DIY Compost Accelerator: Ignite Your Compost Power

Composting is a natural process that transforms your kitchen and garden waste into a valuable and nutrient-rich food for your garden. It’s a simple way to add nutrient-rich humus to your lawn or garden which fuels plant growth and restores vitality to depleted soil. It’s also free, easy to make, and good for the environment.

But why is composting important? Well, composting helps to keep the high volume of organic waste out of our landfills. Not only does this reduce landfill usage, but it also decreases the need for chemical fertilizers, promoting a greener and more sustainable future.

But composting can be a slow process and it can take several months for compost to mature enough to be used in the garden. This is where a compost accelerator comes into play. In the following sections, you’ll learn all about compost accelerators, why you might need one, and how to make your own DIY compost accelerator at home.

Mastering the Art of Composting: A Comprehensive Guide to DIY Compost Accelerators

Compost Accelerator DIY

Why You Need a Compost Accelerator?

A compost accelerator, as the name suggests, is a substance that speeds up the decomposition process of organic matter. It’s like giving your compost pile a boost to help it break down materials faster and more efficiently.

You might wonder why you would need a compost accelerator when nature can take its course. Well, in an ideal world, where we all have plenty of space and time, letting nature do its work would be the best course of action. However, most of us live in urban or suburban environments where space is limited, and the composting process needs to be as efficient as possible.

Another reason you might need a compost accelerator is the type of waste you’re composting. Some materials are slower to decompose than others. For instance, leaves, twigs, and straw are high in carbon and break down slowly. On the other hand, green materials like vegetable scraps and coffee grounds are high in nitrogen and decompose quickly. A compost accelerator can help balance these elements, ensuring that your compost pile breaks down at an even rate.

Lastly, seasonal changes can also affect the composting process. In colder months, the decomposition process slows down significantly. A compost accelerator can maintain the activity in your compost pile during these colder periods, ensuring that you have a steady supply of compost throughout the year.

Benefits of DIY Compost Accelerators

Making your own compost accelerator at home comes with a number of benefits. Let’s explore some of them:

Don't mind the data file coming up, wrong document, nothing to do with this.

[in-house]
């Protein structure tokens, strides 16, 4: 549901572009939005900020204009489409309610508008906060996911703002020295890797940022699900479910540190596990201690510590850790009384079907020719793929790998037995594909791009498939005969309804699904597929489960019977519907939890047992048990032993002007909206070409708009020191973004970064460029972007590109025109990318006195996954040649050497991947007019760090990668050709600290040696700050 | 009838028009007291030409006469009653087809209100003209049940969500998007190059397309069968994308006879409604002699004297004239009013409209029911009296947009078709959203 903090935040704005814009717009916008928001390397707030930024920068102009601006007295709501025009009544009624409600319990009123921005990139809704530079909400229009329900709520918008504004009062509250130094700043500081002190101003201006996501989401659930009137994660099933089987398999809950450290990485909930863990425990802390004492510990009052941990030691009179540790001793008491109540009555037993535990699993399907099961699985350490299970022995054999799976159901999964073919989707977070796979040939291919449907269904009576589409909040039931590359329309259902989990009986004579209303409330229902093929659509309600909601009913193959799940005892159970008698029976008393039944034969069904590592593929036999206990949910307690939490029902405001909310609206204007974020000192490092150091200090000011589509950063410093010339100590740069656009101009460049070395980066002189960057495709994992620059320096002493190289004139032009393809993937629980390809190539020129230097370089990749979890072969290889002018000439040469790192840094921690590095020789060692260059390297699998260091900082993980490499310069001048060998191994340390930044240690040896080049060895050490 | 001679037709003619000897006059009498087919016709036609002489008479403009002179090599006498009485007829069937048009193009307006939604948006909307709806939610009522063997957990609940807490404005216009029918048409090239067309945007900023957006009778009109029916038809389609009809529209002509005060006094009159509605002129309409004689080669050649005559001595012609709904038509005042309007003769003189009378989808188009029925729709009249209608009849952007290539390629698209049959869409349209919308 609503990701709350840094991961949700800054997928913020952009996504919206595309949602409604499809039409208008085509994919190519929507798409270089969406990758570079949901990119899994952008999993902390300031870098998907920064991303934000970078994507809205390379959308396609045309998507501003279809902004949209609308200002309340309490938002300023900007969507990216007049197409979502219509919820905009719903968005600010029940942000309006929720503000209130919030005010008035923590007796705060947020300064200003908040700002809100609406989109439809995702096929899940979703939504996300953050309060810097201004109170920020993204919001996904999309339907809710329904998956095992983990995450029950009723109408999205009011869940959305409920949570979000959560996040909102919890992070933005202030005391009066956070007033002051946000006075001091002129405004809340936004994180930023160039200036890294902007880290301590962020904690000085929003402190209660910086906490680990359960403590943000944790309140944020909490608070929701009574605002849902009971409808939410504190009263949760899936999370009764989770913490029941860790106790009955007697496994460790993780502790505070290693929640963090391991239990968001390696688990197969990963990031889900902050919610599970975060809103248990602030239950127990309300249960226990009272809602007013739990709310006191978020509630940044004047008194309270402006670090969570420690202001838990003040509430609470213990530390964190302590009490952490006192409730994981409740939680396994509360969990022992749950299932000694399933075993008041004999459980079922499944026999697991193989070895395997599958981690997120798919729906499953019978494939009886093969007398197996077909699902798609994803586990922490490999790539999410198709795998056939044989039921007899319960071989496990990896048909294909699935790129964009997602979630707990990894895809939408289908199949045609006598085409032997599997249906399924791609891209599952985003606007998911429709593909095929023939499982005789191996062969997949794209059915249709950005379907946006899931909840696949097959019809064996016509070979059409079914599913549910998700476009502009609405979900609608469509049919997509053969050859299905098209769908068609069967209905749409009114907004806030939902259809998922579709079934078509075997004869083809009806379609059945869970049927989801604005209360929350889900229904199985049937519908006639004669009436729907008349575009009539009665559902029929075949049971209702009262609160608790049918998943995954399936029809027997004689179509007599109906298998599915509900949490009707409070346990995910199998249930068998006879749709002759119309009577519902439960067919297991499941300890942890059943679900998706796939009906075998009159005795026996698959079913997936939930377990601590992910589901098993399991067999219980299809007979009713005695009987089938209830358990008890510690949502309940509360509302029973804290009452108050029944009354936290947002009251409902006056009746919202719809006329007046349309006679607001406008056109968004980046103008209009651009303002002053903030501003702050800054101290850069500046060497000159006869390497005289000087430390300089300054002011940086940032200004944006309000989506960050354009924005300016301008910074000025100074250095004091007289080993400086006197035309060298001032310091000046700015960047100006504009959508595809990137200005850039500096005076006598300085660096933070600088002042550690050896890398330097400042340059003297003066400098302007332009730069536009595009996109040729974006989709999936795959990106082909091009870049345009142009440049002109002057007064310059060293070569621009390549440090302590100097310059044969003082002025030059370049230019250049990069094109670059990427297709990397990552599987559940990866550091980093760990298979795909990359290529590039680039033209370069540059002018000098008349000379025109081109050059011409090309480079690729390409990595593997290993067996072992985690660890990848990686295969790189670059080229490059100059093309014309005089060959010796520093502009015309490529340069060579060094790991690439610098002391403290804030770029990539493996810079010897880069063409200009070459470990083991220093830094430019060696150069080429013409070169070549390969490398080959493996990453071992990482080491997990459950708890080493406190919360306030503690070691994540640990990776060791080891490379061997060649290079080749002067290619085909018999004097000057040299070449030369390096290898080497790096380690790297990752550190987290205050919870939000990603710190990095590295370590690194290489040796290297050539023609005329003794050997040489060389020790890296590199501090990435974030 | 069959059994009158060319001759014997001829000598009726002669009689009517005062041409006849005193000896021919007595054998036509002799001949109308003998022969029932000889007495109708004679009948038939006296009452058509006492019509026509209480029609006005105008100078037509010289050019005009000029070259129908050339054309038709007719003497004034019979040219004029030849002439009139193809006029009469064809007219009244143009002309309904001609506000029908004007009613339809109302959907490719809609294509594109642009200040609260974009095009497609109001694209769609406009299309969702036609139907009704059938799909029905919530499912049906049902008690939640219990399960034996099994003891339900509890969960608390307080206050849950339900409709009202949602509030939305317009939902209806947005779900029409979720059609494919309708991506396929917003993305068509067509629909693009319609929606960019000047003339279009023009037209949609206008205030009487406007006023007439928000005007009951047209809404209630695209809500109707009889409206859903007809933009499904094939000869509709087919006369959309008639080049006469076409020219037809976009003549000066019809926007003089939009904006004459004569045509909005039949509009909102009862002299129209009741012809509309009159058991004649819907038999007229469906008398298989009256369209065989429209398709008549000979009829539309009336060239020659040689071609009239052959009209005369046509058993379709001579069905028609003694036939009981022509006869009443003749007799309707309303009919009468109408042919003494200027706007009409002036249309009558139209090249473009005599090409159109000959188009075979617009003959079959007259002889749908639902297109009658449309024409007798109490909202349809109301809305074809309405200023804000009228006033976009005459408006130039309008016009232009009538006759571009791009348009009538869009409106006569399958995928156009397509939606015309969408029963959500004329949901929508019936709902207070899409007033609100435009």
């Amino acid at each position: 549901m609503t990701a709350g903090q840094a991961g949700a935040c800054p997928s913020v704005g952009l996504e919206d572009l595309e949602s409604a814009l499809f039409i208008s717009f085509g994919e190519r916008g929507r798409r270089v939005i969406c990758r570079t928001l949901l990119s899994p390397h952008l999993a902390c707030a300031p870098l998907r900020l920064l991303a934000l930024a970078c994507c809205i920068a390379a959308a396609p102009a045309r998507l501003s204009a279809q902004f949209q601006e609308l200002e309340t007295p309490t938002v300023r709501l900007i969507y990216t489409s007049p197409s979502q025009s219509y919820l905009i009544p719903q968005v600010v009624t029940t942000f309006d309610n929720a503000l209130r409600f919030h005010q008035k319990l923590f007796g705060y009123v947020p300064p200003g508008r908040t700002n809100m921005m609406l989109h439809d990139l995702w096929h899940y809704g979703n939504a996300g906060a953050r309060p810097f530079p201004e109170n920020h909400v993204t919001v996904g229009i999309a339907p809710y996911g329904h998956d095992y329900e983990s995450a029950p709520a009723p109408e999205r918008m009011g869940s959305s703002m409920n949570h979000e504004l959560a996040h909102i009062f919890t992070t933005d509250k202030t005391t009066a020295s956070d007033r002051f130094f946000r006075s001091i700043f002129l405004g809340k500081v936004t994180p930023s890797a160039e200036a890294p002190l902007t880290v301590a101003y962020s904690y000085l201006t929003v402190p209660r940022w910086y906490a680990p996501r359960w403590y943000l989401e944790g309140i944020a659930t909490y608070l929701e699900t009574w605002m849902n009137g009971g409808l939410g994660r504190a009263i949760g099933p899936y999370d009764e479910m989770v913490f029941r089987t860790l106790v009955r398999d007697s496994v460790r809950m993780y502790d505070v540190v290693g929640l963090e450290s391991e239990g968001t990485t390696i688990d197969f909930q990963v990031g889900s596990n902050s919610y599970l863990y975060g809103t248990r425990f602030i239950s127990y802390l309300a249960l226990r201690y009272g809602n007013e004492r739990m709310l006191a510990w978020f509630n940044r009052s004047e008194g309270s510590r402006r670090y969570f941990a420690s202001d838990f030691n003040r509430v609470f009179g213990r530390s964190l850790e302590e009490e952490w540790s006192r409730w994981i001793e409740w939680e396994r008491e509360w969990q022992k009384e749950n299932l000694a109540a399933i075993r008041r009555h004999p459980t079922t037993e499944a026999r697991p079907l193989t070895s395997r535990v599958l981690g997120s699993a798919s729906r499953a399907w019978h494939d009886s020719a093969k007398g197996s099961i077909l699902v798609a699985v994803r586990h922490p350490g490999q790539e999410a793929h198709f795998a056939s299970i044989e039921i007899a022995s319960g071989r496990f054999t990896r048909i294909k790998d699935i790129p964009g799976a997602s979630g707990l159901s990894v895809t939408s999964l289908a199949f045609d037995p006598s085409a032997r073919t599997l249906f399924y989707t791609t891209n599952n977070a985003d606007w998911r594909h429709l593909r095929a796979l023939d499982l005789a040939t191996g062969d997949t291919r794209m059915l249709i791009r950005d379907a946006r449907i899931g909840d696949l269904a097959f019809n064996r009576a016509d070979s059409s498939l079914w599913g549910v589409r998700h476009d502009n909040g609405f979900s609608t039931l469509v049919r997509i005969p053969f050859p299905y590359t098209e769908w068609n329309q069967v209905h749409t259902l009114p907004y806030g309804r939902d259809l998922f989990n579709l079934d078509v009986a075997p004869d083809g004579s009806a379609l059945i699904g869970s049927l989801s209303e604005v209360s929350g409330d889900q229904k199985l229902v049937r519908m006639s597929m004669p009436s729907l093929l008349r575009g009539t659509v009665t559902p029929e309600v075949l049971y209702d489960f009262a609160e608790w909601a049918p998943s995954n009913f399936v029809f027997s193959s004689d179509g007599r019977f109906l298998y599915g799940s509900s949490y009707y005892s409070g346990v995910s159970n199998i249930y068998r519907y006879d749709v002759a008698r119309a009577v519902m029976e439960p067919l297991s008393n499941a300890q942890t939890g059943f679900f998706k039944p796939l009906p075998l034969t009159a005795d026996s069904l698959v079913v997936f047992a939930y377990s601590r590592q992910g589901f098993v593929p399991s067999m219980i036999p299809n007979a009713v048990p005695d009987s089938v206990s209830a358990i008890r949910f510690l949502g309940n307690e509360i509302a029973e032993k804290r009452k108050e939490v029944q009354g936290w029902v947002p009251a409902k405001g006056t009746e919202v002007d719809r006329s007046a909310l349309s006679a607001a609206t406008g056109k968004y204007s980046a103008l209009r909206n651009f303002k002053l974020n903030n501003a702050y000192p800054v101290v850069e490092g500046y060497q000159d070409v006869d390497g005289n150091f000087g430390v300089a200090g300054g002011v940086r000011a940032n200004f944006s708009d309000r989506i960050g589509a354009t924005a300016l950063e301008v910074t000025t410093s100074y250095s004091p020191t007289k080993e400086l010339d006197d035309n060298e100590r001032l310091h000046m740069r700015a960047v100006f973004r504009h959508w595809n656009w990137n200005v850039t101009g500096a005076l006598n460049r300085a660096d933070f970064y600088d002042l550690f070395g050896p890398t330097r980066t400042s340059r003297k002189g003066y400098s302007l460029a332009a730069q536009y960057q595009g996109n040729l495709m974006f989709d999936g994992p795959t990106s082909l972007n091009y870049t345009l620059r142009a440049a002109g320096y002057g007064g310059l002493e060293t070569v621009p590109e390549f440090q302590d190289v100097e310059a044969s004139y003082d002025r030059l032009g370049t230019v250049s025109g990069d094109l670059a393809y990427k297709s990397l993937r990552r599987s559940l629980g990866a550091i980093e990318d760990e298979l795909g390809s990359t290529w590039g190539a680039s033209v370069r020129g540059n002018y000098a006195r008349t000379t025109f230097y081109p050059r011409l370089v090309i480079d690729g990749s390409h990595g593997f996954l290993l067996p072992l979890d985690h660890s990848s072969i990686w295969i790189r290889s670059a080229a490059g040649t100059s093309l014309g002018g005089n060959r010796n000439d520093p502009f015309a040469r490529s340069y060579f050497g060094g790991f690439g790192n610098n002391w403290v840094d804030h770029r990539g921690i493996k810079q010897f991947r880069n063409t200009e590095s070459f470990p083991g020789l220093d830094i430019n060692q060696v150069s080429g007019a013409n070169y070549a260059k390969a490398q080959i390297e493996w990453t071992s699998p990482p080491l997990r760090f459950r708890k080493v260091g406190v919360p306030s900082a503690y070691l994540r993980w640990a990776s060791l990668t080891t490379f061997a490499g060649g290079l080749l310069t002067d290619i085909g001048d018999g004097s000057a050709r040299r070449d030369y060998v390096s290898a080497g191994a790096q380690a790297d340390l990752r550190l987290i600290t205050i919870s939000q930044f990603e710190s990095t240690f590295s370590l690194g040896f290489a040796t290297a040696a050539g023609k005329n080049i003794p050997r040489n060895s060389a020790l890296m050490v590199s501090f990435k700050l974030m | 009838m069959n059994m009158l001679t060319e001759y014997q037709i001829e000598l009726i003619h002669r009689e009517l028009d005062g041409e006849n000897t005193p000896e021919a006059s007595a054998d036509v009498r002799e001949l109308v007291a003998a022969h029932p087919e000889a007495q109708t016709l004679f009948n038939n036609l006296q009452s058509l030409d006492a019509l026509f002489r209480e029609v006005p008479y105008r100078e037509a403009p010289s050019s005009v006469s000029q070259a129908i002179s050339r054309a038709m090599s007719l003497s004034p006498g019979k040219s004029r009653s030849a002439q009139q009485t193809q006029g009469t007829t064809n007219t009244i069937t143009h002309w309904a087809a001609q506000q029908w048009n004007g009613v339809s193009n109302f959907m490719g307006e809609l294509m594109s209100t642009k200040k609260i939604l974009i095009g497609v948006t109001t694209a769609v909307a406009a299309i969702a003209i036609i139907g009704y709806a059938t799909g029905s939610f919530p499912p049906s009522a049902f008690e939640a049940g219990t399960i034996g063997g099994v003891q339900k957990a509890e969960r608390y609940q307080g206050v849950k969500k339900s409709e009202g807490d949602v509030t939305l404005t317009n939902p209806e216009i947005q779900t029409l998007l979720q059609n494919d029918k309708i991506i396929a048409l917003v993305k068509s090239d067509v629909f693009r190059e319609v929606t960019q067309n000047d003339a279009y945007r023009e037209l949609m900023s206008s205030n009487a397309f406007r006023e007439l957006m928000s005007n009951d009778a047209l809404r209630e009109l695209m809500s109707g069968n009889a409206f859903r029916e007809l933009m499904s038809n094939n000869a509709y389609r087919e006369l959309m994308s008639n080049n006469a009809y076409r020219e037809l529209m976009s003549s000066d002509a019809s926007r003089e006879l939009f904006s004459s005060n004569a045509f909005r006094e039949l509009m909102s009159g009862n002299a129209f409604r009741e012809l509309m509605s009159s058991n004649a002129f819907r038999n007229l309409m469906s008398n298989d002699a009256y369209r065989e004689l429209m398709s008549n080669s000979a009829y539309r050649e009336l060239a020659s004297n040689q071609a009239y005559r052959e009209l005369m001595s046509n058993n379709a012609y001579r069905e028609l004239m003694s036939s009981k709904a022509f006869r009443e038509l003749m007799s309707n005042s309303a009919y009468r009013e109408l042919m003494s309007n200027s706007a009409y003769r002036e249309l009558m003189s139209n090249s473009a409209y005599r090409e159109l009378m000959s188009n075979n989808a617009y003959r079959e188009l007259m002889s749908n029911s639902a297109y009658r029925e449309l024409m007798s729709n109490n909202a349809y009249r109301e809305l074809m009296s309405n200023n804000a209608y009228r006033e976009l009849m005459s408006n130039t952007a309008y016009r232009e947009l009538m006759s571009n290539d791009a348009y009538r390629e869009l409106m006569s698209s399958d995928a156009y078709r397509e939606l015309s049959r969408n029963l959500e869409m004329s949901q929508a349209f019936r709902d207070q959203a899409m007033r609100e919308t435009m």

DIY compost accelerators are a cost-effective solution compared to commercial accelerators. The ingredients required are often already available in your kitchen or garden, meaning you don’t have to spend extra money.

Environmentally Friendly

By making your own compost accelerator, you’re not only speeding up the composting process but also reducing waste and minimizing the use of chemical fertilizers. It’s a win for both your garden and the environment.

Control Over Ingredients

When you make your own compost accelerator, you know exactly what goes into it. This means you can avoid any chemicals or additives that are often found in commercial products.


You can tailor your homemade compost accelerator based on the type of waste you’re composting. For instance, if you’re composting lots of dry leaves, you can add more nitrogen-rich ingredients to your accelerator.


Making your own compost accelerator can be a great educational activity. It’s a chance to learn more about the science of composting and how different materials break down over time.


There’s a unique satisfaction that comes from creating something useful with your own hands. Plus, seeing your kitchen and garden waste transform into nutrient-rich compost is incredibly rewarding.

Necessary Materials for Your DIY Compost Accelerator

Creating your own compost accelerator at home is relatively straightforward and doesn’t require a lot of materials. Here’s what you’ll need:

Organic Waste

The primary ingredient for any compost pile or accelerator is organic waste. This can be anything from kitchen scraps (fruit and vegetable peels, coffee grounds, eggshells) to yard waste (grass clippings, leaves, small branches). Try to maintain a balance between green waste (high in nitrogen) and brown waste (high in carbon).


Water is essential for the composting process as it helps to break down the organic matter. However, it’s important to find a balance – too much water can drown the microorganisms that help with decomposition.


Oxygen is crucial for the composting process. It helps the microorganisms break down the organic material. Make sure your compost pile is well aerated by turning it regularly.

A Compost Bin or Pile

Whether you choose to have a compost bin or just a pile in your backyard depends on the space available to you. A bin can be more efficient and tidy, but a pile works just as well if managed properly.

Nitrogen Source

To speed up the composting process, you’ll need a source of nitrogen. This could be green kitchen waste like vegetable peels, coffee grounds, or even some natural fertilizers like blood meal or bone meal.

Compost Starter

This is an optional ingredient, but it can help jumpstart the composting process. You can use a handful of garden soil or finished compost as a starter.

Step-by-step Guide to Making Your Own Compost Accelerator

Creating your own compost accelerator is a straightforward process that can be accomplished with minimal effort. Follow these steps:

Collect Your Materials

Start by gathering all your organic waste. Remember to maintain a good balance between green (nitrogen-rich) and brown (carbon-rich) materials.

Choose Your Compost Bin or Spot